With so much focus on the role of technology in data analysis and warehousing, it's sometimes easy to forget that customer knowledge isn't a software package or a database -- it's an approach to doing business.
This approach can be enabled through huge, complex client data warehouses and advanced smart data mining applications to uncover hidden trends and important insights into buyer behavior. But it doesn't have to be.
This column outlines three basic principles small and medium-sized business can enact to make use of client intelligence to improve customer retention and satisfaction.
Principle #1: Your best source of new business comes from people you know or already do business with.
You know the drill. It seems that the promotions and big bonuses always go to the partner or principal who leaps on a plane to Europe or makes a big sales itch in the Far East, then lands the Big New Client based in some foreign land.
But while the majority of investments in time, money, and resources are often directed toward winning the big new client, the fact is that most organizations would do far better if they shifted precious business development and marketing budgets toward clients they know and meet with everyday.
Your best prospects are right here, in your own back yard, where you can meet and talk to them face-to-face. Instead of relying on complex and inexact technologies to discern buying patterns and predict demand, you can simply ask what's bugging them and offer suggestions on how you can help.
But what about new clients? Yes, you need them too. The trick is in developing the right mix of efforts, based on their relative probability of success. Cold calling is a high volume, low probability game -- kind of like buying a lottery ticket. Do it as a fundamental part of your marketing mix, not as your primary business development strategy.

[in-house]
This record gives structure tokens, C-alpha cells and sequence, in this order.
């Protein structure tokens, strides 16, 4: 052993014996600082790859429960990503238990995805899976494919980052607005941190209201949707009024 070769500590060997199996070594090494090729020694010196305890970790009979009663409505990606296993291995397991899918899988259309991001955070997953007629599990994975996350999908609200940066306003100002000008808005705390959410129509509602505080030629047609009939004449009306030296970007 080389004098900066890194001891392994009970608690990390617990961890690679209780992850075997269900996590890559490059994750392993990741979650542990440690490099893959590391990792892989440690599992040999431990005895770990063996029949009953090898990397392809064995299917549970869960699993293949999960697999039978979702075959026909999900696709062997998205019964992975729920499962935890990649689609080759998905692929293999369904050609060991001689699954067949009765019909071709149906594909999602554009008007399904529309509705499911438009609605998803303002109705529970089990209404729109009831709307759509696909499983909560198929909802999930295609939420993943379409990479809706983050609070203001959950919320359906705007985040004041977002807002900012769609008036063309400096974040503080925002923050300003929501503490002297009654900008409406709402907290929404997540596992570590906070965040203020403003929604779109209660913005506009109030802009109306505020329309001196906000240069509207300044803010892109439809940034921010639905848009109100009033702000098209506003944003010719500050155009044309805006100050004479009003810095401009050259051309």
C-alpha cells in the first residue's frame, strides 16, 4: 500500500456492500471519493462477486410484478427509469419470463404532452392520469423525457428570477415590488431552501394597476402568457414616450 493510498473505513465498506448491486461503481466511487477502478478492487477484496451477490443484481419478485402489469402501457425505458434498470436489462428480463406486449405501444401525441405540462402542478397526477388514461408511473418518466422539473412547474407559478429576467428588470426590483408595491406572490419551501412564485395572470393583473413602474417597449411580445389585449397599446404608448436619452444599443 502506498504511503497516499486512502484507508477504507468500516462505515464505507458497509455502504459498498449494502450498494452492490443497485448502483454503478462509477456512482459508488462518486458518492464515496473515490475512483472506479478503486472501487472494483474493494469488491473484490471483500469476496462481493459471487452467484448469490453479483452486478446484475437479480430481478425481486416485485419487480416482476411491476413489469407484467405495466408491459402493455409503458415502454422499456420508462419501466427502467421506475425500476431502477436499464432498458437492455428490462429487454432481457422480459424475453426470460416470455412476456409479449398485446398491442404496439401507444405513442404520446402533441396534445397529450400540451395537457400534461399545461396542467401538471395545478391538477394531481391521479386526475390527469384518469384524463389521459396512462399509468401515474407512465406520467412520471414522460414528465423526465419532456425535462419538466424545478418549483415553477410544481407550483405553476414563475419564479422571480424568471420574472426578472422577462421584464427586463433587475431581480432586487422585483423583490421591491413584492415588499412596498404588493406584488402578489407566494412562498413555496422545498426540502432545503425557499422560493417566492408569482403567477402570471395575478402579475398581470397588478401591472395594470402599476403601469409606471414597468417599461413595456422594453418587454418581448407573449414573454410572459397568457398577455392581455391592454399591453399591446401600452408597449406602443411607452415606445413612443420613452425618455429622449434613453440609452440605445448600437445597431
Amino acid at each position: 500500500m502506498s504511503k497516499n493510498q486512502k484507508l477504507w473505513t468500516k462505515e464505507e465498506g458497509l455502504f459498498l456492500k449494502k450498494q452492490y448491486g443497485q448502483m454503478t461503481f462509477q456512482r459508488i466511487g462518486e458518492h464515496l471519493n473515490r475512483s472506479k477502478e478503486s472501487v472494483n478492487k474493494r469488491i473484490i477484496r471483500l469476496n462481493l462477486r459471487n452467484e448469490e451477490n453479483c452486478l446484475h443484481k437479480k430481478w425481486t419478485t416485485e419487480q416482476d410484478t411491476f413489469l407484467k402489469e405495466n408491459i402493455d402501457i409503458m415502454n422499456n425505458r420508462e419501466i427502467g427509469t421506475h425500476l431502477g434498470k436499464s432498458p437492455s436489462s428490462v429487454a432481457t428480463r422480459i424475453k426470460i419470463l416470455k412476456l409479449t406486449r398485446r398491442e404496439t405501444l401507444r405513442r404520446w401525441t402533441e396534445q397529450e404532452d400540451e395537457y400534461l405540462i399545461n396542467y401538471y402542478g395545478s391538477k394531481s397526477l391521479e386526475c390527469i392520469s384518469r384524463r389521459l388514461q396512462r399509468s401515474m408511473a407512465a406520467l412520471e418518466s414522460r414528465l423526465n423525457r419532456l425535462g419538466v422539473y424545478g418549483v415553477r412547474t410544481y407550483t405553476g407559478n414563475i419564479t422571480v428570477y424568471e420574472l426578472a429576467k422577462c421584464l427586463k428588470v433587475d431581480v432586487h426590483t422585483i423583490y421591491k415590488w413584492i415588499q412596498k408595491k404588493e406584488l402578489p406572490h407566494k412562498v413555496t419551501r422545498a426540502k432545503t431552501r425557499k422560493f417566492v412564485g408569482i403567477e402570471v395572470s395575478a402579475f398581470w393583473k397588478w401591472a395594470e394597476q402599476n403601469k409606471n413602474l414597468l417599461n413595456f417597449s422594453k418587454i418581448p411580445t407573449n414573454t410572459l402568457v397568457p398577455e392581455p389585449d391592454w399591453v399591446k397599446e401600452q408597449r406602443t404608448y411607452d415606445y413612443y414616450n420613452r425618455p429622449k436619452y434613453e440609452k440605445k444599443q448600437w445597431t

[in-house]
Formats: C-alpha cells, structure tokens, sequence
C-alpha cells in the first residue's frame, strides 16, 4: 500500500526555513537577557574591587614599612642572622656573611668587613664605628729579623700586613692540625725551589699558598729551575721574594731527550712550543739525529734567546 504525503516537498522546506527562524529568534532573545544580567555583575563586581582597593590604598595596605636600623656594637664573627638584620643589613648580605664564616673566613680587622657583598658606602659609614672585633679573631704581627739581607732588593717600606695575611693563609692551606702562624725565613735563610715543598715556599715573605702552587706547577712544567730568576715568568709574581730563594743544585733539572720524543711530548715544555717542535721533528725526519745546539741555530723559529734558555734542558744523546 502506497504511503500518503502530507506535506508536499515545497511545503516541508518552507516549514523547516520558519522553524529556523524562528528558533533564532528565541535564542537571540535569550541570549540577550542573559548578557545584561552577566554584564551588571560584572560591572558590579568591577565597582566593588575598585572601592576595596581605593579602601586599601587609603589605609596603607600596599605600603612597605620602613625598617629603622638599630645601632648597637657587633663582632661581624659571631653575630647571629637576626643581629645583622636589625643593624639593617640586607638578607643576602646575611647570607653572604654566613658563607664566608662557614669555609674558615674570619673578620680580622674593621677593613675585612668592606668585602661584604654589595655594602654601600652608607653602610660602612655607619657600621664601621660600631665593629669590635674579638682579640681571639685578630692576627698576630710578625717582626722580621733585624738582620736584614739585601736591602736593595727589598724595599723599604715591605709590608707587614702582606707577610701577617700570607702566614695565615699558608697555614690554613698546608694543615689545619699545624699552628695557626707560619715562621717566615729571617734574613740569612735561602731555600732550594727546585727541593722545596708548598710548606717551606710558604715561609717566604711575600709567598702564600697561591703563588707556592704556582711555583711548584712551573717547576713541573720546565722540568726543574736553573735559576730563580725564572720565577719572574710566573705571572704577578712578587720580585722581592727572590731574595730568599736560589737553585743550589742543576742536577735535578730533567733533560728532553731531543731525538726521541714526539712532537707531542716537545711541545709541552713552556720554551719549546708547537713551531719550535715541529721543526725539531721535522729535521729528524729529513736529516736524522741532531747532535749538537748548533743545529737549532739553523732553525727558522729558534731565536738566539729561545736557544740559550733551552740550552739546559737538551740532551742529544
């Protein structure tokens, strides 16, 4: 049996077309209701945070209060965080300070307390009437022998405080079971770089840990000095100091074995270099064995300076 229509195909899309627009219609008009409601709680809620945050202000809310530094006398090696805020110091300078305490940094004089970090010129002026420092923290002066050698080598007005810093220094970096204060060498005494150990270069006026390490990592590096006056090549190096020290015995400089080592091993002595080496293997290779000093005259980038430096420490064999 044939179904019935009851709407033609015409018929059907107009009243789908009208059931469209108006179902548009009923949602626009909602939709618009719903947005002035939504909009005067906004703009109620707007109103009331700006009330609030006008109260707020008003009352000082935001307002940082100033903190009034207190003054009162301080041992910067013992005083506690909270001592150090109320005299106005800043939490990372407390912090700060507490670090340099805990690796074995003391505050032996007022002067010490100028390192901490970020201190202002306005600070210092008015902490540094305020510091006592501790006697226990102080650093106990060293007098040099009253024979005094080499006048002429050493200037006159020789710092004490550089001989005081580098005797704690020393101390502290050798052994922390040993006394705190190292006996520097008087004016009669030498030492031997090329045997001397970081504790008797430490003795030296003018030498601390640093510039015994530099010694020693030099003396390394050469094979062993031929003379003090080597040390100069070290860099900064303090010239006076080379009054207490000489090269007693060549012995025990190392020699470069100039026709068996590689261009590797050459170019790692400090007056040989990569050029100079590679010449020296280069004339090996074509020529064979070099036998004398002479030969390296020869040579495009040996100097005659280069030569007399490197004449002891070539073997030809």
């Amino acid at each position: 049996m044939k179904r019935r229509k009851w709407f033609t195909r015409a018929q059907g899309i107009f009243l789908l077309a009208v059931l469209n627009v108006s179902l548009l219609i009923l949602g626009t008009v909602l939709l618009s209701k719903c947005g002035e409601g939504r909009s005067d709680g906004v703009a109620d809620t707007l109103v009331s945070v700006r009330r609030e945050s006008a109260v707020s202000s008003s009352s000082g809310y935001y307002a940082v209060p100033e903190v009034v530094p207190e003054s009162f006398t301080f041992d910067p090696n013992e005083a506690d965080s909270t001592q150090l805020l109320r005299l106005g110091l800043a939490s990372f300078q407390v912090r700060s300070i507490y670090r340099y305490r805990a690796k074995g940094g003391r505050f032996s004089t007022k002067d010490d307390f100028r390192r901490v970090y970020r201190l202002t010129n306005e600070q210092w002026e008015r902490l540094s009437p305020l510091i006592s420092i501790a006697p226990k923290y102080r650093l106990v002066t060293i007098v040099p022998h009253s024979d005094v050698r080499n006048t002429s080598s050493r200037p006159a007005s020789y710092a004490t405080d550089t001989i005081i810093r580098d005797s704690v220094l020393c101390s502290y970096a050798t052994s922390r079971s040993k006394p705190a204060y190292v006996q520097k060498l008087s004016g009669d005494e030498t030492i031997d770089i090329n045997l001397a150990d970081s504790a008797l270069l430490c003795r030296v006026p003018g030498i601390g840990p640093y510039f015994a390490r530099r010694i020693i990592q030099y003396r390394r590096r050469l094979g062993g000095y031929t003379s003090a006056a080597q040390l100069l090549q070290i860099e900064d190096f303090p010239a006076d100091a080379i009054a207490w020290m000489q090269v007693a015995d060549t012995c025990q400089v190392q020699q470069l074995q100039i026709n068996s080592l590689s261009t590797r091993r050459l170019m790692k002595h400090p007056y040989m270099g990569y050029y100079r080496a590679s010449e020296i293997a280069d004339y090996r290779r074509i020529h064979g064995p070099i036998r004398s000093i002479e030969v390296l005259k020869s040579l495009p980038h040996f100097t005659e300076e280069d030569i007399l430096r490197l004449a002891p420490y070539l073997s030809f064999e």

Principle #2: Your best sources of new business come from your largest or most profitable customers and prospects.
You don't need a marketing guru or a complex data mining algorithm to figure out who's most likely to buy from you next. You already know; it's the same people who usually buy from you.
Try this exercise: develop a list of your customers and determine your largest and most profitable segment. In some businesses, this group may represent a minority of your current customers -- say only 20 percent. Add to this list the top 20 percent of your list of prospects. You now have a marketing database that is better than the most sophisticated, expensive, and elaborate contact management or sales force automation system money can buy.
Treat this list as if it were the Crown Jewels. Because it us. Focus on these accounts, and you are bound to succeed.
Principal #3: Identify what works and leverage the heck out it.
As important as customer and marketing intelligence is, internal intelligence, or for lack of a better term "corporate self-knowledge," may be just as important -- and in some cases even more important.
Most organizations I've worked with were ill-equipped to take a hard look at themselves and realistically assess their market opportunities and understand their core competitive strengths.
My advice: take a hard look at what works and what doesn't. Look at what your biggest and best clients have in common. Then, take a good, long look at what factors contributed to closing those sales.
Trim or radically re-think the parts that don't work, and accelerate development of what does work. And, in proliferating what does work, don't re-invent wheels. Develop templates and repeatable processes to leverage your core strengths and control the quality of implementation.
If you focus on these three principles, you'll probably be way ahead of your competition.
What are your thoughts and experiences with customer intelligence systems? Please send them along to me at email@example.com.
With more than 20 years of management experience in customer management, strategy, and new business development, Arthur O'Connor is national columnist for eCRMGuide.com, an internet.com site. This year he also serves as the chairperson of the Institute for International Research's Customer Relationship Management Conference.